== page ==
We have covered a fair amount of ground this last week. We watched as Hannah pleaded with the Lord for a child. And we have seen God answer that plea. It happened when the time was right…just like always! The narrative continued as the child, a son named Samuel, was weaned, and then taken to the tabernacle to serve the Lord. Samuel grew up in the temple under the tutelage of the chief priest Eli. This is the first place we encounter Eli so let’s take a moment and meet this priest.
Eli was the chief priest at the tabernacle of the Lord, serving in Shiloh. This was Israel’s central place for worshiping the Lord. Eli was a descendant of Ithamar, the youngest son of Aaron. He was sincere and devout but when it came to his sons, he was weak and indulgent. Hophni and Phinehas did not know the Lord and they became wicked men. Looking at them you would never know their father was the chief priest of all Israel. We see Eli first at the temple when Hannah is praying, crying out to God because she is barren. Eli looked on her with scorn. Her lips were moving but she was making no sound. He believed her to be drunk and in fact accused of her of that. When he realized his mistake, he blessed her, and God answered her prayer.
Many times in scripture we see an author using contrasting thoughts to make a point. For instance, in the gospel of John, he uses the contrast between light and dark, good and evil, right and left, sheep and goats. Here the contrast is between Samuel and Eli’s two sons. Samuel grew in favor with the Lord and with the people while Eli’s sons were scoundrels who had no respect for the Lord. They stole from the offerings and seduced the women who served at the tabernacle. When Eli approached them, they paid him no attention. They had no use for Eli or his God. Over time God sent a prophet to denounce Eli’s weakness, his son’s wickedness, and to announce that God would withdraw the priesthood from Eli’s family because of it. It was confirmed when the Lord spoke to Samuel at night telling him He would soon punish Eli’s family.
It wasn’t long after that Israel went into battle with the Philistines. The army took the ark of the covenant into battle with them, like it was a lucky charm. The ark was carried by Eli’s two sons. The Philistines routed Israel, captured the ark of the covenant, and killed Eli’s two sons. When Eli heard the news, he fell over backwards from his chair, broke his neck, and died. He was 98 years old. His daughter- in-law went into labor when she heard the news and died delivering Eli’s grandson. She named him Ichabod which means ‘where is the glory’ because the glory had departed from Israel. Eli’s priestly line survived until king David’s reign ended. Abiathar was the last descendant of Eli to serve as chief priest. Since he supported Adonijah’s attempt to usurp David’s throne, Solomon removed him from the priesthood and replaced him with Zadok.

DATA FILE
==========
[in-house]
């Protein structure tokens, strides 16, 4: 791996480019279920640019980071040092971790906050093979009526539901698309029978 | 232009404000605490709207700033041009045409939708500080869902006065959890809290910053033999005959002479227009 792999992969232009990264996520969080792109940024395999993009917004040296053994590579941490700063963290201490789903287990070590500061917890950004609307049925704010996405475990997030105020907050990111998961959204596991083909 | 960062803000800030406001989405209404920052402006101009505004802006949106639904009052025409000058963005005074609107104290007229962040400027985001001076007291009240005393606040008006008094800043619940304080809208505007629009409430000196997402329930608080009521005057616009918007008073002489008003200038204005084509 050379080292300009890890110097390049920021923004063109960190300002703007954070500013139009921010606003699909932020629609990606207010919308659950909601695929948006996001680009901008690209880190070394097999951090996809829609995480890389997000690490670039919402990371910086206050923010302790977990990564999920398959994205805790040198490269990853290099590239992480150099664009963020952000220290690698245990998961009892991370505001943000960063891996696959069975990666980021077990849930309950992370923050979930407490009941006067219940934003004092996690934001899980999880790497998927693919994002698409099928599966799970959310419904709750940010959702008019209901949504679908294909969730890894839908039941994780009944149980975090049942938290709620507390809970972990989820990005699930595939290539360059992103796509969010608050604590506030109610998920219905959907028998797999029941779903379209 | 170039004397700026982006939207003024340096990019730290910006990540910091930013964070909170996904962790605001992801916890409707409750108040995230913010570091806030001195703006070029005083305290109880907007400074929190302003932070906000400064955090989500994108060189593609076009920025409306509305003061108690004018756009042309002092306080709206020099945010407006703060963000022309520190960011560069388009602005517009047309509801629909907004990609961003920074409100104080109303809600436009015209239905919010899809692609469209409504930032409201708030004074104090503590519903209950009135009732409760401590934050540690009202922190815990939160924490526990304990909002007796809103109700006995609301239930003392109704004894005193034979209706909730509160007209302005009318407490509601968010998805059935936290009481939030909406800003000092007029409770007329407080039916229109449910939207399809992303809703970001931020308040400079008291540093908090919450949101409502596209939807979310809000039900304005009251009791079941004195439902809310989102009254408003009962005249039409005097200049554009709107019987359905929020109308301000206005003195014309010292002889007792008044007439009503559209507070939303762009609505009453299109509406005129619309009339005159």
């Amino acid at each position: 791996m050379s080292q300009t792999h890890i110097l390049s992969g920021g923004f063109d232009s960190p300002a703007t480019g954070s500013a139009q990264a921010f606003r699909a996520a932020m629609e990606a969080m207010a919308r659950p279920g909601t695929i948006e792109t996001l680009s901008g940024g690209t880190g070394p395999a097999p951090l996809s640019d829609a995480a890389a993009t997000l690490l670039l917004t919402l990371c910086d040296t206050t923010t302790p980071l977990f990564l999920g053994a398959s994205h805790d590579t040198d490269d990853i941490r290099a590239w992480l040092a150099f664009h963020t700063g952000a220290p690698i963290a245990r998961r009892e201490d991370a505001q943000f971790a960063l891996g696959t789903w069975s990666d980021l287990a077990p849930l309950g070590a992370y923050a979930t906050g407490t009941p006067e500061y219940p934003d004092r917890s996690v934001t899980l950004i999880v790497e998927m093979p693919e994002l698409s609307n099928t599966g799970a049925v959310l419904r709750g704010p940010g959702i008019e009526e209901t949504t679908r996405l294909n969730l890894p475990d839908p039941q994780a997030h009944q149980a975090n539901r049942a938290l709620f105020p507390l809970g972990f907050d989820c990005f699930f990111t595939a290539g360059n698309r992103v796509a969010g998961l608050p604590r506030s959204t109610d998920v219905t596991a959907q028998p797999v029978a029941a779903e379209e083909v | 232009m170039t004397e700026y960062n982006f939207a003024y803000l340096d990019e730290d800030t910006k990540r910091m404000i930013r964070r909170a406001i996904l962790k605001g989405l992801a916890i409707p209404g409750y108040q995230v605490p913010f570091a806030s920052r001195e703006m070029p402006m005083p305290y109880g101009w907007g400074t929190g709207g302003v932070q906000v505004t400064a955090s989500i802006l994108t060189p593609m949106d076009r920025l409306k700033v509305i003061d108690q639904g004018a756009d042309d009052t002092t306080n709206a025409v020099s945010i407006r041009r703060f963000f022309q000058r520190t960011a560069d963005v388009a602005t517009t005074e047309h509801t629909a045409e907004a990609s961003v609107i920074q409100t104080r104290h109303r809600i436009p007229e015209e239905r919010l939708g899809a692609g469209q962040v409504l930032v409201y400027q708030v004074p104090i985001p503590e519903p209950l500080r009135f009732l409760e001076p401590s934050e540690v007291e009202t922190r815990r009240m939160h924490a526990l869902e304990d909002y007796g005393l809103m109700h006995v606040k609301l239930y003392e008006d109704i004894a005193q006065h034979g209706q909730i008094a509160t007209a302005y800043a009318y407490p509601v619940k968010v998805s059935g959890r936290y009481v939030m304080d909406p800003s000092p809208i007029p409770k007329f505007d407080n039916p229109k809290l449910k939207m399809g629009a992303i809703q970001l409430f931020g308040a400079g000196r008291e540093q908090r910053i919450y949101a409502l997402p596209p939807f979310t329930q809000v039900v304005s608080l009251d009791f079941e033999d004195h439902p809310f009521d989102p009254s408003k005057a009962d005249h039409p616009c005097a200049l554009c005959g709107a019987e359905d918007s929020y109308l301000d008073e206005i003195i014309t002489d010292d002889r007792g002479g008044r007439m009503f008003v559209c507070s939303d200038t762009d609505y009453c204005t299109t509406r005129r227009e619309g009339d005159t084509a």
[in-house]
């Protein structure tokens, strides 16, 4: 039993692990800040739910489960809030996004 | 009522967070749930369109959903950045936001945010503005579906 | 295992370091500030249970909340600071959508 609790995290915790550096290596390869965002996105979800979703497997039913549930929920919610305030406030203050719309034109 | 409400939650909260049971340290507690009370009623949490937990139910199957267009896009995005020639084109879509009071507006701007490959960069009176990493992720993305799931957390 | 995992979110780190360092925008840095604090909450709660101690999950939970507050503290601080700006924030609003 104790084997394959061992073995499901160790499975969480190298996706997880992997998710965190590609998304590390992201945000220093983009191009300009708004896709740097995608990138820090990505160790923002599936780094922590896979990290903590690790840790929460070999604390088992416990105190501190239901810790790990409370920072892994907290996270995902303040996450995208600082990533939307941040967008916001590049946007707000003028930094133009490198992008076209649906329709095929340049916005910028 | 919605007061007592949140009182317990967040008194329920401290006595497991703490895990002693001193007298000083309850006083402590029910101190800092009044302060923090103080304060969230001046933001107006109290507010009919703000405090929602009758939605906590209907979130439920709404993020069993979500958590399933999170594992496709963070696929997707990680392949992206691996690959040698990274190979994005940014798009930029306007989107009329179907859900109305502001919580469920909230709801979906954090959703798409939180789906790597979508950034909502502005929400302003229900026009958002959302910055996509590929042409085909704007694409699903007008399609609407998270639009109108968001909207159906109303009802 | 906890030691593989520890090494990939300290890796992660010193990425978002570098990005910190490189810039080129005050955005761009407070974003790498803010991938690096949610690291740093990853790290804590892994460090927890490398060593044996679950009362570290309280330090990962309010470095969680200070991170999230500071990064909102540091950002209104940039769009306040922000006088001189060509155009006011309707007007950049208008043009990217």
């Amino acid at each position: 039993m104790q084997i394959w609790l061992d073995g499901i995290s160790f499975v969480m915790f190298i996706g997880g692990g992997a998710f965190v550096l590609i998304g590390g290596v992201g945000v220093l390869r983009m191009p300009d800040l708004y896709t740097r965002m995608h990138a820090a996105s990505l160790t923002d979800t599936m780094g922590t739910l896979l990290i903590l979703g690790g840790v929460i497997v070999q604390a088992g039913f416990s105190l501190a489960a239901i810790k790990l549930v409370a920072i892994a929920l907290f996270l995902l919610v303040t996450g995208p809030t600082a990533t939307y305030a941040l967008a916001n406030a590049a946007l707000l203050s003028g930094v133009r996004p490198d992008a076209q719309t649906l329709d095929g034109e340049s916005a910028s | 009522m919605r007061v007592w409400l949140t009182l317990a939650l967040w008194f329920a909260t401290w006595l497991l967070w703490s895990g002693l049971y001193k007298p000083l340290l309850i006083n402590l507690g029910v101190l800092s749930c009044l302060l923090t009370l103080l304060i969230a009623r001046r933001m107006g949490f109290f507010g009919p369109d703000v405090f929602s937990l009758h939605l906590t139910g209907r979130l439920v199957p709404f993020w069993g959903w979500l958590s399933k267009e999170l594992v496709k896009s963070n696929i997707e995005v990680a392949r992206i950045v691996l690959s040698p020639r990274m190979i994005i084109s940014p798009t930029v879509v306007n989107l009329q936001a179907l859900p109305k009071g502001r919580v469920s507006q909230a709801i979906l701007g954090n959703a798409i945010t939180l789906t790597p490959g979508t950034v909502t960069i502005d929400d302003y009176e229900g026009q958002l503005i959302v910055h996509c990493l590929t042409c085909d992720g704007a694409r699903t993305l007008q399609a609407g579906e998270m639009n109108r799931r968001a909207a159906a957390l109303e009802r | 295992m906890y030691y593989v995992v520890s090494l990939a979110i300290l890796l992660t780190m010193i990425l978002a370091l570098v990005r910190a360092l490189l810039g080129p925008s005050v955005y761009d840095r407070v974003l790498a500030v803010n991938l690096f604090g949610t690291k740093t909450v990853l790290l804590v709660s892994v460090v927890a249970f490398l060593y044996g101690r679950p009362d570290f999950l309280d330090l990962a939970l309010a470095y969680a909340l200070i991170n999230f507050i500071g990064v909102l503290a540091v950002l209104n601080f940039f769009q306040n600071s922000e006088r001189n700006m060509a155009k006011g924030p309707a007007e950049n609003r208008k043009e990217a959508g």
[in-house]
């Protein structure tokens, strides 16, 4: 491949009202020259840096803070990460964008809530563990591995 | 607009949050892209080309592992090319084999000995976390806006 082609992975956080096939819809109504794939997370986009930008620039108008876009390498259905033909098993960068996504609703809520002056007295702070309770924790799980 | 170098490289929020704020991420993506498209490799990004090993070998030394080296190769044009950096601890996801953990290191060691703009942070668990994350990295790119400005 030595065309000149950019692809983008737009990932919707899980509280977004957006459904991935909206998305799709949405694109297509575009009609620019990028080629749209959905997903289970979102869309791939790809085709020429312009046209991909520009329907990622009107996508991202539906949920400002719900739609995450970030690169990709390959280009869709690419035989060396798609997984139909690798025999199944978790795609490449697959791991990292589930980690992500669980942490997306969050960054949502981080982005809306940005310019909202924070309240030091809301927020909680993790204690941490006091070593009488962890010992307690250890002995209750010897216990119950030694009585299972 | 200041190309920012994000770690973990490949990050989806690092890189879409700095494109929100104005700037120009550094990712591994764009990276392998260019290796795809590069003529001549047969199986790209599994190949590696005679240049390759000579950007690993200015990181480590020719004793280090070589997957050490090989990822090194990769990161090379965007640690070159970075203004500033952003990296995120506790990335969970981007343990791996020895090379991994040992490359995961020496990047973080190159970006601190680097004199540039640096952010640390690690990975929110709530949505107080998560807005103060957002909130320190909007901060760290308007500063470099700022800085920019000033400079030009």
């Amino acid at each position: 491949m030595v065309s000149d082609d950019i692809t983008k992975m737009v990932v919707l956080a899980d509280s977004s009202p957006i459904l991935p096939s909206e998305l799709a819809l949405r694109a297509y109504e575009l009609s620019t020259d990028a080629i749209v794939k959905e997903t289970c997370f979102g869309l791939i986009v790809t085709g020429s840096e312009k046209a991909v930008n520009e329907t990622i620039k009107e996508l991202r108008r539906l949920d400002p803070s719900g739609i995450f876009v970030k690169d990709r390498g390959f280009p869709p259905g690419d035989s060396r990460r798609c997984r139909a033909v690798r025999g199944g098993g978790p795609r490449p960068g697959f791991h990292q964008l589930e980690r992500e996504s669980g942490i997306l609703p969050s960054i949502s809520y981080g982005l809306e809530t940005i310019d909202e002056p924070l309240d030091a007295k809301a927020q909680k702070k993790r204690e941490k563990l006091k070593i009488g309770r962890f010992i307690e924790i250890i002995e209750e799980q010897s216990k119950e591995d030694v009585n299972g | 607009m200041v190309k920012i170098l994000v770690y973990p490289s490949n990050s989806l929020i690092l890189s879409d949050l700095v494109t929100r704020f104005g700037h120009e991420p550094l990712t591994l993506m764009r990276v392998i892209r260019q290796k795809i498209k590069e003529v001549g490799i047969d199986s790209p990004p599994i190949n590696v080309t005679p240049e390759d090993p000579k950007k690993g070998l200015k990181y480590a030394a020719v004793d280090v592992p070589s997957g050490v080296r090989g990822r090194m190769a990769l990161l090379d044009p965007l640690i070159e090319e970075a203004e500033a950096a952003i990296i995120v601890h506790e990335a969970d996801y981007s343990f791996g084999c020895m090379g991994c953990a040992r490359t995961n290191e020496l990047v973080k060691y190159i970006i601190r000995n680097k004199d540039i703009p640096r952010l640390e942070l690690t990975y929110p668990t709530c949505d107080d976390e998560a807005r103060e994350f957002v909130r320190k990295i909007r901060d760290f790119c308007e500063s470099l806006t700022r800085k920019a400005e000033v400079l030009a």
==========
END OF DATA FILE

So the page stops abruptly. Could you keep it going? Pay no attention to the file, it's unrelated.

Samuel was a transitional judge and prophet. He lived at the end of the period of the judges and helped usher in the period of the kings. He was the last judge and the first prophet of Israel. He functioned as a priest and he was a man of great faith. He was born in response to his mother Hannah’s prayers. His parents traveled annually from Ramah to Shiloh to the tabernacle. When Samuel was weaned, he was taken there to serve in the sanctuary with Eli. We have seen Eli’s sons who were not only wicked but pagan. But Samuel served the Lord. It didn’t take long to see that God spoke more intimately with Samuel than He did with Eli. In fact, God spoke with a young Samuel to warn Eli of the coming disaster fighting the Philistines. Later, under Samuel’s leadership the people repented of their sin of idolatry and succeeded in winning an important battle against the Philistines. As Samuel got older it was clear he suffered from the same weakness as Eli before him. Samuel’s sons were evil too and the people did not want them to assume leadership when Samuel died. Because of that, the people requested an earthly king, someone they could unite behind and win wars and battles.
The transition from the era of judges to kingship was turbulent. As the priest, Samuel prayed for the people. As a prophet, he reproved Saul for impatience and disobedience. When God rejected Saul as king, Samuel anointed David as God’s chosen one and then protected David from Saul. Through prayer and perseverance Samuel was a faithful leader for Israel. He cherished his people’s well being and like many leaders before him, wanted the people to return to the Lord and worship only Him. Samuel was courageous in rebuking kings and elders. He led Israel from tribal disunity to national solidarity and when he died the whole country mourned for him. He was buried in Ramah, his hometown.
These are just two of God’s faithful servants. Like all of us, they had flaws. They were humans serving as best as they could. What we see when we look at them is that God can and does use flawed humans. That is good news for us. That means He can use us to be His hands and feet. We can be His light shining in the darkness. We are salt, flavoring wherever we go with His love, mercy, kindness, and love. One day we won’t be flawed. We will be with the Lord. How cool will that be anyway??!
In His Grip
Pastor Matt W